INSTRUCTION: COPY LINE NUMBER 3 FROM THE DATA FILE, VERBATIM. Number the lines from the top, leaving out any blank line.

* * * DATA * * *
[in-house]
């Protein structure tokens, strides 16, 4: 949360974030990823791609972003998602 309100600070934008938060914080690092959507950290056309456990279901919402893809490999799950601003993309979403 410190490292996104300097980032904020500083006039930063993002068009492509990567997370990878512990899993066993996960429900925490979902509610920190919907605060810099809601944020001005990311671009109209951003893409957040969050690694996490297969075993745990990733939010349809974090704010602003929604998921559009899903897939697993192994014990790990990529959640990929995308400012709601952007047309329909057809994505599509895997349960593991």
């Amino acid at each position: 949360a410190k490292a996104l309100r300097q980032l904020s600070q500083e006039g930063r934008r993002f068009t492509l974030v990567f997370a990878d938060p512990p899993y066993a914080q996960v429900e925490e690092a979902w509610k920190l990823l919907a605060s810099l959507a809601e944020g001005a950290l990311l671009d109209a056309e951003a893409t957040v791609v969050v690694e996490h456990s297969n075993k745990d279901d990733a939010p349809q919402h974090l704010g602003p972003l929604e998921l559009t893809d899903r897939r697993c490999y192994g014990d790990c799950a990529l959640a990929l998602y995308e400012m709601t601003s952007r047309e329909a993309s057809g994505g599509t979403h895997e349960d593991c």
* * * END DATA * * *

């Amino acid at each position: 949360a410190k490292a996104l309100r300097q980032l904020s600070q500083e006039g930063r934008r993002f068009t492509l974030v990567f997370a990878d938060p512990p899993y066993a914080q996960v429900e925490e690092a979902w509610k920190l990823l919907a605060s810099l959507a809601e944020g001005a950290l990311l671009d109209a056309e951003a893409t957040v791609v969050v690694e996490h456990s297969n075993k745990d279901d990733a939010p349809q919402h974090l704010g602003p972003l929604e998921l559009t893809d899903r897939r697993c490999y192994g014990d790990c799950a990529l959640a990929l998602y995308e400012m709601t601003s952007r047309e329909a993309s057809g994505g599509t979403h895997e349960d593991c």